• Critical: A type of result associated with a strong outcome, especially a critical hit or critical failure (fumble). Often related to unlikely die results, as a natural 1 or 20, doubles, and so forth.
  • Convention :(a) A communal event organised by roleplayers for roleplayers.
    (b) An altered state of reality induced by constant adrenaline, high blood sugar levels, lack of sleep, and a diet of meat pies, Coke and Mars Bars. See Post-Con Depression.
    (c) Any long weekend.
  • Convention Organiser :An oxymoron.
  • Cheese :System rules, rule implications or rule combinations which provide an advantage to a character’s abilities beyond the expected for their level / points. Sources of cheese can include broken rules, RAW & RAI
  • Collaborative :Roleplaying style which invites an increased contribution to setting, character and story from the players.


  • d(number) – way of referring to dice, many role playing games use unusual dice, such as 4, 8, 10 or 20 sided, a d10 is a ten sided dice
  • d20 :the original rule system developed for Dungeons and Dragons, or an updated version of the system; this system uses a twenty sided dice also known as d20
  • d6(system) :The D6 System is a role-playing game system published by West End Games (WEG) and licensees. While the system is primarily intended for pen-and-paper role-playing games, variations of the system have also been used in live action role-playing games and miniature battle games. The system is named after the 6-sided die, which is used in every roll required by the system.
  • d6 or Six-Sider : is also a kind of die – though the definition of “dice” in english refers specifically to “a small cube”, many types of polyhedrons may be referred to as “dice” within the pen and paper role-playing community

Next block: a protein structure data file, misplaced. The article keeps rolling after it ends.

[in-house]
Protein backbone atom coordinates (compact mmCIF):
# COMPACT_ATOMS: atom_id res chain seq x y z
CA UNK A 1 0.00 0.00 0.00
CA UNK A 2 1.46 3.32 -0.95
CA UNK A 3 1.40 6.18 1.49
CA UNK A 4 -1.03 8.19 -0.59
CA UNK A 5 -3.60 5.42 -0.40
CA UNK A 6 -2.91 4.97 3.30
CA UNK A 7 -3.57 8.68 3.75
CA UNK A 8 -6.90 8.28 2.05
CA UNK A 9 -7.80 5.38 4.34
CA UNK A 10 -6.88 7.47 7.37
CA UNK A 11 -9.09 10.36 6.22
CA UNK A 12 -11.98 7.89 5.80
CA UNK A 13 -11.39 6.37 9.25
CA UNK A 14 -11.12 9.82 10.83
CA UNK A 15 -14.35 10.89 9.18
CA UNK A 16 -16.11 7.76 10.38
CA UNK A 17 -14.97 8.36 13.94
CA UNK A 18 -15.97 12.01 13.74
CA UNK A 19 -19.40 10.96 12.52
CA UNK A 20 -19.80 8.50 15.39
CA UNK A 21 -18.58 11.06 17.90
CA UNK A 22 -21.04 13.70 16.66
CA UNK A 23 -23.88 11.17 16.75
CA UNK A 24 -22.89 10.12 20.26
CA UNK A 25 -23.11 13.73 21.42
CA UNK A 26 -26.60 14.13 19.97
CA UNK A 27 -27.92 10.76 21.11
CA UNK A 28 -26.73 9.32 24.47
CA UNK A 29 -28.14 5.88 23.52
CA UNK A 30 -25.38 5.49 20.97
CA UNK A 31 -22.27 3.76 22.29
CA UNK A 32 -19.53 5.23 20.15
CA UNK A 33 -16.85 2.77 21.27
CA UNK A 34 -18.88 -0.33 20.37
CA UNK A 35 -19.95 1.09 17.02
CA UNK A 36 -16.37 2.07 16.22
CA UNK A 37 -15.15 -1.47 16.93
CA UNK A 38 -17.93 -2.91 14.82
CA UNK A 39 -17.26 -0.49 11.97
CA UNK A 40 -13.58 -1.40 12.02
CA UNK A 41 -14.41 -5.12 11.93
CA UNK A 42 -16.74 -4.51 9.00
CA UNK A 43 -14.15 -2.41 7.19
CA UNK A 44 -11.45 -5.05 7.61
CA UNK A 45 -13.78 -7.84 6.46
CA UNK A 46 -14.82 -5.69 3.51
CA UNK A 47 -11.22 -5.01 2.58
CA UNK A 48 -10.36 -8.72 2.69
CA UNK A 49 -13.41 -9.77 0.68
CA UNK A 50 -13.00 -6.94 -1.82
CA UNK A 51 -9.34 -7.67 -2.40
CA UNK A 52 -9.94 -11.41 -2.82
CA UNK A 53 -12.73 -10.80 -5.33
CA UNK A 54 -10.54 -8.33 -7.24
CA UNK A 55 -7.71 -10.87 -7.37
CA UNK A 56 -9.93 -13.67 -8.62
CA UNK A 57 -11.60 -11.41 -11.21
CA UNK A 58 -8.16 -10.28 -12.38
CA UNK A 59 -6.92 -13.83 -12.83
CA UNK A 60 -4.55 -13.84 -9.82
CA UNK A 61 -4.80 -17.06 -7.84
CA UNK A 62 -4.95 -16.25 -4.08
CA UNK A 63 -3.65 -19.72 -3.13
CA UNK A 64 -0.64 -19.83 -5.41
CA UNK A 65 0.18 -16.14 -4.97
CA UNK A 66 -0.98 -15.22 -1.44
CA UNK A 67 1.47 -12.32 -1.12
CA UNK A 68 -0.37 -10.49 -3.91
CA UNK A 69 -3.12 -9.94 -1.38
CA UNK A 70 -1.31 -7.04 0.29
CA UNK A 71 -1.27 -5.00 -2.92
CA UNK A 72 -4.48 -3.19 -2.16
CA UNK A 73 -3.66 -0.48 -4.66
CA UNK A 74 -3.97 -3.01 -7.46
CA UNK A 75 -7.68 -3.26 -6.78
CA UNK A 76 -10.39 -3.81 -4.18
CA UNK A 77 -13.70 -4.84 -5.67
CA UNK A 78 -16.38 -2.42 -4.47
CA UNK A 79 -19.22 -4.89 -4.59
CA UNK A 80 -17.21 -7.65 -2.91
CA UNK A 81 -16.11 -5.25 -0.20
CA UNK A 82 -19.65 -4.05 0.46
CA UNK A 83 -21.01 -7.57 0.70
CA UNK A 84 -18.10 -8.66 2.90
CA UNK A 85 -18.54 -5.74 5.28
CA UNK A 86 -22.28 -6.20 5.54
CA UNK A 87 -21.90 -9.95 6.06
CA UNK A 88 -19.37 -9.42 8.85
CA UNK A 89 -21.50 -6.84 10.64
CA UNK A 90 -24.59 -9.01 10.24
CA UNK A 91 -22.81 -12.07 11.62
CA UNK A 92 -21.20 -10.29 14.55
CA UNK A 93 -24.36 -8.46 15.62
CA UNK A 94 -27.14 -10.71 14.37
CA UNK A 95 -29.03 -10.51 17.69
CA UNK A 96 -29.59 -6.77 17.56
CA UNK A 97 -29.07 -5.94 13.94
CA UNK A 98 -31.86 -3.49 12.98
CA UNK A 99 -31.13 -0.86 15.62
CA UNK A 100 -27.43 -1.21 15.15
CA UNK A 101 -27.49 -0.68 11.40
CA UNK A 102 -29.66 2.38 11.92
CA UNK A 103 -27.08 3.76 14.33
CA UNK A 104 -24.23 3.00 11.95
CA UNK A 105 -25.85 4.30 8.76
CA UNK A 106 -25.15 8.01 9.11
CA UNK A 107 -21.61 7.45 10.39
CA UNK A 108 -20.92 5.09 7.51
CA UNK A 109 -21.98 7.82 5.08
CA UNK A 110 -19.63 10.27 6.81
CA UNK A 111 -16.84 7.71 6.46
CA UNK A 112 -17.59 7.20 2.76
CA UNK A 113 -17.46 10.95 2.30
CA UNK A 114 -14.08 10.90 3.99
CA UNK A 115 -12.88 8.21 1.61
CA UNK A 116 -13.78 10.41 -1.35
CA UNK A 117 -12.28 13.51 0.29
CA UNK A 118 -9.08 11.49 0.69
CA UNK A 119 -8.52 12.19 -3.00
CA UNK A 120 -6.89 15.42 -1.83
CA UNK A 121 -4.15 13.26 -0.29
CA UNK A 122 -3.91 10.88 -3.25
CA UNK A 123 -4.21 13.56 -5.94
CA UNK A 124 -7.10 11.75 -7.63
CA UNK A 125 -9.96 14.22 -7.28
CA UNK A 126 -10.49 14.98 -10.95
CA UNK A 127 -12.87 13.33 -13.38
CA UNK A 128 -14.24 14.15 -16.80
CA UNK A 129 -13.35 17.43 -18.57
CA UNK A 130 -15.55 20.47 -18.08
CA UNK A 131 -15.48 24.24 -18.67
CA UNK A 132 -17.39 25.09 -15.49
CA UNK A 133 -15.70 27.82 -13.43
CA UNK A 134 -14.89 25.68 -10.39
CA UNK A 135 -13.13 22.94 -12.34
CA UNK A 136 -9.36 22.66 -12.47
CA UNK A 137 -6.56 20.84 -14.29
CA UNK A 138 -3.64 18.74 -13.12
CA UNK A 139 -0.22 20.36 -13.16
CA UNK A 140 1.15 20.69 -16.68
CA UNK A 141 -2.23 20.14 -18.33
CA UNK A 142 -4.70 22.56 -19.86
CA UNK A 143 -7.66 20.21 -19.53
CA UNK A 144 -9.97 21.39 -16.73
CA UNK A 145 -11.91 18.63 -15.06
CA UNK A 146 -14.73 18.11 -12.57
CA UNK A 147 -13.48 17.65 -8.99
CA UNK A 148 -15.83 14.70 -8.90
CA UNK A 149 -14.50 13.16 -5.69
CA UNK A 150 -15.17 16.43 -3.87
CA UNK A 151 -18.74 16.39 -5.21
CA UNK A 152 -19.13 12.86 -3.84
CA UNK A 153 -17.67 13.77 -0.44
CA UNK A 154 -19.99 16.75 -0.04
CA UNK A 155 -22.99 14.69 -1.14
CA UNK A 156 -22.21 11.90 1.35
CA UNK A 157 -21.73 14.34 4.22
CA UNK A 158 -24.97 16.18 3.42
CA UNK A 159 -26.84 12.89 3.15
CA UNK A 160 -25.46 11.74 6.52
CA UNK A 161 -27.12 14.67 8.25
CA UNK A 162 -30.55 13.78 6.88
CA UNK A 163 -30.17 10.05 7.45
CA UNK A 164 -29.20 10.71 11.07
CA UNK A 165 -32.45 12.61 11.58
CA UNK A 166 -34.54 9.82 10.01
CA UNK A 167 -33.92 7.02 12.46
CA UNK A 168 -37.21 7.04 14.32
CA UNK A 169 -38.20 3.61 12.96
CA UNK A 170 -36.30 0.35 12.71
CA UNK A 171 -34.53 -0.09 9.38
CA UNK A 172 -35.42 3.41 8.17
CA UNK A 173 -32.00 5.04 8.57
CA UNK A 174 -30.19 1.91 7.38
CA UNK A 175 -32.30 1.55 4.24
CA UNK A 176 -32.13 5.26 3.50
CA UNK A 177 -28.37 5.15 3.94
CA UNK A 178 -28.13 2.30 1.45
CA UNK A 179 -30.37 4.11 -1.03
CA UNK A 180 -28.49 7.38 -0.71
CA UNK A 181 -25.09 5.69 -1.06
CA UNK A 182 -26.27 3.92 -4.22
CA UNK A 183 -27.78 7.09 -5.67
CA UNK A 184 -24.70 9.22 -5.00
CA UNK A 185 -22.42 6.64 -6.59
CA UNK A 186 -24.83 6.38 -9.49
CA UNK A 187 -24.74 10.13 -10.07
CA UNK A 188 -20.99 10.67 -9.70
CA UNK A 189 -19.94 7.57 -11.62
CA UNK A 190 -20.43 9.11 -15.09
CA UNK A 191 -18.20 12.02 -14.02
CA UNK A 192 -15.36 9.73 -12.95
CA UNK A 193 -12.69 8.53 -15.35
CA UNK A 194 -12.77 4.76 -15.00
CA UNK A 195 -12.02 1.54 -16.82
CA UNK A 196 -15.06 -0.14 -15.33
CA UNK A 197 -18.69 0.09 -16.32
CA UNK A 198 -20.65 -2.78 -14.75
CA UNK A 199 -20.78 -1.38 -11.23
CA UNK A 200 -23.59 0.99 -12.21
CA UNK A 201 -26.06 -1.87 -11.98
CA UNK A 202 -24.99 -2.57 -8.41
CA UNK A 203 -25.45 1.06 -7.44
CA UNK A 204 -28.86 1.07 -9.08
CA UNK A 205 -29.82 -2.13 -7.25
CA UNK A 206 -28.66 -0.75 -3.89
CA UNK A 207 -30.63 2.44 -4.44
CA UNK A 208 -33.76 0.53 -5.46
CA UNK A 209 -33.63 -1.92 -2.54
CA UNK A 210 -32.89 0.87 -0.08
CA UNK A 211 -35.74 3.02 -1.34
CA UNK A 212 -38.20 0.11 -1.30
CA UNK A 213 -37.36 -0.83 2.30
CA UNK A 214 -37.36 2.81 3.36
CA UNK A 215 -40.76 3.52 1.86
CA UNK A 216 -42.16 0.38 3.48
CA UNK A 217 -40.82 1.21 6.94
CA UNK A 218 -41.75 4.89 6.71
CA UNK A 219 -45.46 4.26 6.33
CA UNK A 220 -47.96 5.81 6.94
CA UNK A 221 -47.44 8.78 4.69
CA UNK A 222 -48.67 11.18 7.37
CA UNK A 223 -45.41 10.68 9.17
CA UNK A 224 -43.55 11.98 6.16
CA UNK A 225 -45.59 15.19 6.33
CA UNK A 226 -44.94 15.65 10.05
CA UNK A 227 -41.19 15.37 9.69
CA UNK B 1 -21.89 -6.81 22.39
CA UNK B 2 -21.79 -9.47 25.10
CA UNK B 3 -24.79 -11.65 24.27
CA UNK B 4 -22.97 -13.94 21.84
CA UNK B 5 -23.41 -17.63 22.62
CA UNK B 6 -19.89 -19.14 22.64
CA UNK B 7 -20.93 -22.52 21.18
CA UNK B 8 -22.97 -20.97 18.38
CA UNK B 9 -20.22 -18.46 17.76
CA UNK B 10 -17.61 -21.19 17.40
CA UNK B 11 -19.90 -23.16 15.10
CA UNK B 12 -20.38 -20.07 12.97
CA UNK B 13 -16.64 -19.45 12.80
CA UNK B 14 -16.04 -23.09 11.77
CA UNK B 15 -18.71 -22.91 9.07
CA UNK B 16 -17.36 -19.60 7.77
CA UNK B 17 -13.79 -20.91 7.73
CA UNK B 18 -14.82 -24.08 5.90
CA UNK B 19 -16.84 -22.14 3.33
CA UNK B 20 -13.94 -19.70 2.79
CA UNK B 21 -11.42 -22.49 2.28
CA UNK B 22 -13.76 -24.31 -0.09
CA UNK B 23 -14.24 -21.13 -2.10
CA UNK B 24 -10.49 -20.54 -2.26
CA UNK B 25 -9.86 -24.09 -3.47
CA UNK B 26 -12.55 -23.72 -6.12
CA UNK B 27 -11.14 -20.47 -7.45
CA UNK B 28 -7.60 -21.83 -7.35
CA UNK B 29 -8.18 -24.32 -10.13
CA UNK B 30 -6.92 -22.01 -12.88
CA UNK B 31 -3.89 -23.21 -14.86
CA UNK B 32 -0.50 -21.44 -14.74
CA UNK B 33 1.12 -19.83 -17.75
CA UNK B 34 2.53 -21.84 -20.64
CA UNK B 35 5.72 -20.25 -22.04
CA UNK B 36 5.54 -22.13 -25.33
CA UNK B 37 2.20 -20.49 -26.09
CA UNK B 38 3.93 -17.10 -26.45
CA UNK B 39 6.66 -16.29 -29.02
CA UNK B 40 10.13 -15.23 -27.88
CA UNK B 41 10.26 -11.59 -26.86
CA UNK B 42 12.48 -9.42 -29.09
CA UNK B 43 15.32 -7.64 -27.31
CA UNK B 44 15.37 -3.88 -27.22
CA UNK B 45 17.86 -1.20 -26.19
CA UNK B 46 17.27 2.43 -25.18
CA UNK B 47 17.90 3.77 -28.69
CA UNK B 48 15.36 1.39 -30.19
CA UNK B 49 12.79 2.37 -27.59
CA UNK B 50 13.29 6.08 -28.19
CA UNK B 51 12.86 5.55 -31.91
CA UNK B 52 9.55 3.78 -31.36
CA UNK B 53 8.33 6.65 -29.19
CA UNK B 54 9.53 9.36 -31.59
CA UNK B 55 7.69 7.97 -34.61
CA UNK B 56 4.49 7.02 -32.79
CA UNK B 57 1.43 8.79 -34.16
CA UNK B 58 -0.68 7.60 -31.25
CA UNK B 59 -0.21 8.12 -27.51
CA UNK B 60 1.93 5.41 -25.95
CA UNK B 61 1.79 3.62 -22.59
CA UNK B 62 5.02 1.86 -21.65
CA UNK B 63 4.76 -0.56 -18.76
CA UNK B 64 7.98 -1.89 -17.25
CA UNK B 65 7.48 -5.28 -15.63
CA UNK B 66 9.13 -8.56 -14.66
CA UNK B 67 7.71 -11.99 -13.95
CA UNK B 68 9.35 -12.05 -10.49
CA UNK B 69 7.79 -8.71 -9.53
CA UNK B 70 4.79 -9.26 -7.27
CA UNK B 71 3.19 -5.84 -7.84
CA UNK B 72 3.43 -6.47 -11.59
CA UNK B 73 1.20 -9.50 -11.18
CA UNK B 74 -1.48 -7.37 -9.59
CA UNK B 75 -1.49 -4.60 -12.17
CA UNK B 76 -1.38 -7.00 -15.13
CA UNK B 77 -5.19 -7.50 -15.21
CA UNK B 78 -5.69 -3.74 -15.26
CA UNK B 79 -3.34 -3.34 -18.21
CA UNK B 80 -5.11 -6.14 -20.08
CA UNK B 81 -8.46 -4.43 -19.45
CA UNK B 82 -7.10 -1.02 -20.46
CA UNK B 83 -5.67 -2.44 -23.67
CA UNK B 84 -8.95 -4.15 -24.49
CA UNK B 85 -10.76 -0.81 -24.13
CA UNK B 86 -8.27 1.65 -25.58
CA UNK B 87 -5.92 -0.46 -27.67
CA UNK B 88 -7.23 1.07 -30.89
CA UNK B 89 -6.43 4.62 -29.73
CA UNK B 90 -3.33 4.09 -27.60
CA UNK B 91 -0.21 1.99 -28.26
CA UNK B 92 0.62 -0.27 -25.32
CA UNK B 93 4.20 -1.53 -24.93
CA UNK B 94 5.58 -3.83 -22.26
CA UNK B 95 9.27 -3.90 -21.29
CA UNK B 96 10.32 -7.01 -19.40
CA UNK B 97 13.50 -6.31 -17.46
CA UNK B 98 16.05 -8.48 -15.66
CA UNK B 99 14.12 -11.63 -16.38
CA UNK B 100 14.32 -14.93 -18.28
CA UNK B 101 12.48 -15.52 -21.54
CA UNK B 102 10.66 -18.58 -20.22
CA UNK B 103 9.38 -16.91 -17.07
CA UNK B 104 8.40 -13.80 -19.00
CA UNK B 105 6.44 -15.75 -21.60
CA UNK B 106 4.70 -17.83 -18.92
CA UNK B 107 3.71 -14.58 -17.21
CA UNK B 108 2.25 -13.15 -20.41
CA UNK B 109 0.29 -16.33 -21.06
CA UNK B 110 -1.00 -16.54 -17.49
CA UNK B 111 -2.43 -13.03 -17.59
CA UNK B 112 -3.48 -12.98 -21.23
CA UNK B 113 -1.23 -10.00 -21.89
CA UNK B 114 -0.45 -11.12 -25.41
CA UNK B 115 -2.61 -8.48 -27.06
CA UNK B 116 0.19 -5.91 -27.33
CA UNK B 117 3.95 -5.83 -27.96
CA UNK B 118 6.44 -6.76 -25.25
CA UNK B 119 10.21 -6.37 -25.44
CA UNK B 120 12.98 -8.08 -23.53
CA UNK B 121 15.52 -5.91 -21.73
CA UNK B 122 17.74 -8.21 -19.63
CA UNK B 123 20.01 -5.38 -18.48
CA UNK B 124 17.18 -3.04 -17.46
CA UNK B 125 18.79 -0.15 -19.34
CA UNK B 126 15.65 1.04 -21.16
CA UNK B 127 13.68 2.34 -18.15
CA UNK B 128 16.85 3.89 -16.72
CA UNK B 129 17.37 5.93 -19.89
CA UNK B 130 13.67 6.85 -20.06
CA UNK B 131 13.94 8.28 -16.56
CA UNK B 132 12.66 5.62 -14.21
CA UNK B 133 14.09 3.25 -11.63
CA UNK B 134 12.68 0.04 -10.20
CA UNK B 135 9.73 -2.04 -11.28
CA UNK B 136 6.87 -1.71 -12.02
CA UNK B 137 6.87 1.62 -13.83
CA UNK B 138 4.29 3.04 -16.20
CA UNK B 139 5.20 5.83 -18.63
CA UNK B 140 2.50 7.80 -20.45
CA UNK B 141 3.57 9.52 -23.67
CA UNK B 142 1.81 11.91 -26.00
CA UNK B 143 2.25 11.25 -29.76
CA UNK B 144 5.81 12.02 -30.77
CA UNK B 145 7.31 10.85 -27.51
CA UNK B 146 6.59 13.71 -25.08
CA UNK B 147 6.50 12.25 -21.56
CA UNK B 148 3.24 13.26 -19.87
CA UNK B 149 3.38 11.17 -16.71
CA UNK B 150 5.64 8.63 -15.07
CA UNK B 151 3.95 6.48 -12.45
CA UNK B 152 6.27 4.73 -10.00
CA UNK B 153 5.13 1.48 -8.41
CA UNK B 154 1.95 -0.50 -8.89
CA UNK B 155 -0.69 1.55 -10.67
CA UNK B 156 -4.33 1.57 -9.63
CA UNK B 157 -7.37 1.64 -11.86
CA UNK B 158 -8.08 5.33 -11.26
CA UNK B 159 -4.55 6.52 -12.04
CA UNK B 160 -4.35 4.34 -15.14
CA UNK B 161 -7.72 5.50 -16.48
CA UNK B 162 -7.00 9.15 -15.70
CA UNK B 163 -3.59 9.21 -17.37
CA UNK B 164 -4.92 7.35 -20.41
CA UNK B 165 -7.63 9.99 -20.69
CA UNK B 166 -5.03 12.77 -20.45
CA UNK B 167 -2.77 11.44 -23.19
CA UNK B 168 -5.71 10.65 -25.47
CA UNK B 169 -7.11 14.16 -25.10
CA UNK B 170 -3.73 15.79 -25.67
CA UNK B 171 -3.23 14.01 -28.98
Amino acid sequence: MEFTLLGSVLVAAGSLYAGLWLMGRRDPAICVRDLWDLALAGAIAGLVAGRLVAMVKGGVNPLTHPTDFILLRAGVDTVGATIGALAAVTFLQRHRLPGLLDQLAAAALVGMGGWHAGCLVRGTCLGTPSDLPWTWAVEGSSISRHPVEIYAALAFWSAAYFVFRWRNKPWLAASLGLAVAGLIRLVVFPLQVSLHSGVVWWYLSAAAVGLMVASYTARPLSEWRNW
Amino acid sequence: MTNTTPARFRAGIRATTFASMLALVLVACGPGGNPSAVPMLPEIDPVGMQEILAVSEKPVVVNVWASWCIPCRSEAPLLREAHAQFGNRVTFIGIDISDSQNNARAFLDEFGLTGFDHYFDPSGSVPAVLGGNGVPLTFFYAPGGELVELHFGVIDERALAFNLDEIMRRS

• Dungeon Bash(a) A traditional adventure game. Where it all started.
    (b) A module involving lots of combat, little choice, and little else (not a polite term)
  • Diceless This may mean a game which does not use dice, but it may mean a game which does not use randomizers at all (i.e. no dice, cards, or rock-scissors-paper) for resolving actions.
  • Fumble: An unforced error when attempting a difficult task. Also known as a Botch.
  • Fade :Module ending in which a narrator figure draws back from the immediate events, commenting on the resolution and on likely futures for the (surviving) characters. Also known as a long shot or a pan.
  • Flashback :Roleplaying device whereby important events from a character’s past are replayed (‘remembered’) in game time to emphasise a particular point or to educate and entertain other players. Flashbacks may be either be:
    · Closed – where the events and their outcomes are fixed and cued on a character sheet. ‘You met your lover. You argued. You shot him.’
    · Open – where the events are cued but their outcomes are indeterminate, to be decided by the player(s) involved. ‘You were alone at last. The mutual attraction was obvious. You made your move…’
  • Flexiform :Module in which the actions of separate teams can influence each other. Teams play unique characters who can communicate and interact within the same module (e.g., independent teams of police working within the same city).
  • Free-form A term which can refer to a “low-mechanics” or even “no-mechanics” system. Some people use “limited freeform” to mean “low mechanics”, and “freeform” to use “no mechanics”. To be more specific, you should probably explain more thoroughly.